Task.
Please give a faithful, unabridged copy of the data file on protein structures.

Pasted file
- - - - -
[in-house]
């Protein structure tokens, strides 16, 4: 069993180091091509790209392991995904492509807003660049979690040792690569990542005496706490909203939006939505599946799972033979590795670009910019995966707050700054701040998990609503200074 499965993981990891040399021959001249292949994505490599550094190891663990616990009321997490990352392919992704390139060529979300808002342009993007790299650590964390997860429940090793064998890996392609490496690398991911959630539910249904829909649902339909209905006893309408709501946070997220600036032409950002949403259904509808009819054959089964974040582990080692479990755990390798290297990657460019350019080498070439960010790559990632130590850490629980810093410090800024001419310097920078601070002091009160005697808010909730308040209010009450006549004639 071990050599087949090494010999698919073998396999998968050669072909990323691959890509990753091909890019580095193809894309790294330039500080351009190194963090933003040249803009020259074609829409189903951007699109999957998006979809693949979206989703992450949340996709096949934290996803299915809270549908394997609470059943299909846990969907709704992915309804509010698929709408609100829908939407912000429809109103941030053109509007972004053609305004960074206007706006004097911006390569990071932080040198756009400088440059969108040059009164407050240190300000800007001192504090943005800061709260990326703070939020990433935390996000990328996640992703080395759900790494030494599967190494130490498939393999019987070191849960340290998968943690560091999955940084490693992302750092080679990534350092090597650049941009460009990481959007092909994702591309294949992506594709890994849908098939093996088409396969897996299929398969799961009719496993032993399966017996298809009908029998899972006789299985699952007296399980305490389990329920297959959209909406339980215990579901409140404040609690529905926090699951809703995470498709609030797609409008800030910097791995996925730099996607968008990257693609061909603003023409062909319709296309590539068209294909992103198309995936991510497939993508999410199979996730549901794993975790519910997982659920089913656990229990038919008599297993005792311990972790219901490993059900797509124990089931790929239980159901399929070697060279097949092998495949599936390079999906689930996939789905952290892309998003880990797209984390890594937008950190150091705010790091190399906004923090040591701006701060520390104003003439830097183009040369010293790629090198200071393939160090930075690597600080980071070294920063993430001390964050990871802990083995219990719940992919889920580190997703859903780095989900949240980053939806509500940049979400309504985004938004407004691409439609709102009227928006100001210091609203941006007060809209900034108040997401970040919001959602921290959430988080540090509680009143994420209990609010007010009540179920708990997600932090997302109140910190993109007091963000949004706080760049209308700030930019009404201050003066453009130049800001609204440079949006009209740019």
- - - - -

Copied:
[in-house]
């Protein structure tokens, strides 16, 4: 069993180091091509790209392991995904492509807003660049979690040792690569990542005496706490909203939006939505599946799972033979590795670009910019995966707050700054701040998990609503200074 499965993981990891040399021959001249292949994505490599550094190891663990616990009321997490990352392919992704390139060529979300808002342009993007790299650590964390997860429940090793064998890996392609490496690398991911959630539910249904829909649902339909209905006893309408709501946070997220600036032409950002949403259904509808009819054959089964974040582990080692479990755990390798290297990657460019350019080498070439960010790559990632130590850490629980810093410090800024001419310097920078601070002091009160005697808010909730308040209010009450006549004639 071990050599087949090494010999698919073998396999998968050669072909990323691959890509990753091909890019580095193809894309790294330039500080351009190194963090933003040249803009020259074609829409189903951007699109999957998006979809693949979206989703992450949340996709096949934290996803299915809270549908394997609470059943299909846990969907709704992915309804509010698929709408609100829908939407912000429809109103941030053109509007972004053609305004960074206007706006004097911006390569990071932080040198756009400088440059969108040059009164407050240190300000800007001192504090943005800061709260990326703070939020990433935390996000990328996640992703080395759900790494030494599967190494130490498939393999019987070191849960340290998968943690560091999955940084490693992302750092080679990534350092090597650049941009460009990481959007092909994702591309294949992506594709890994849908098939093996088409396969897996299929398969799961009719496993032993399966017996298809009908029998899972006789299985699952007296399980305490389990329920297959959209909406339980215990579901409140404040609690529905926090699951809703995470498709609030797609409008800030910097791995996925730099996607968008990257693609061909603003023409062909319709296309590539068209294909992103198309995936991510497939993508999410199979996730549901794993975790519910997982659920089913656990229990038919008599297993005792311990972790219901490993059900797509124990089931790929239980159901399929070697060279097949092998495949599936390079999906689930996939789905952290892309998003880990797209984390890594937008950190150091705010790091190399906004923090040591701006701060520390104003003439830097183009040369010293790629090198200071393939160090930075690597600080980071070294920063993430001390964050990871802990083995219990719940992919889920580190997703859903780095989900949240980053939806509500940049979400309504985004938004407004691409439609709102009227928006100001210091609203941006007060809209900034108040997401970040919001959602921290959430988080540090509680009143994420209990609010007010009540179920708990997600932090997302109140910190993109007091963000949004706080760049209308700030930019009404201050003066453009130049800001609204440079949006009209740019």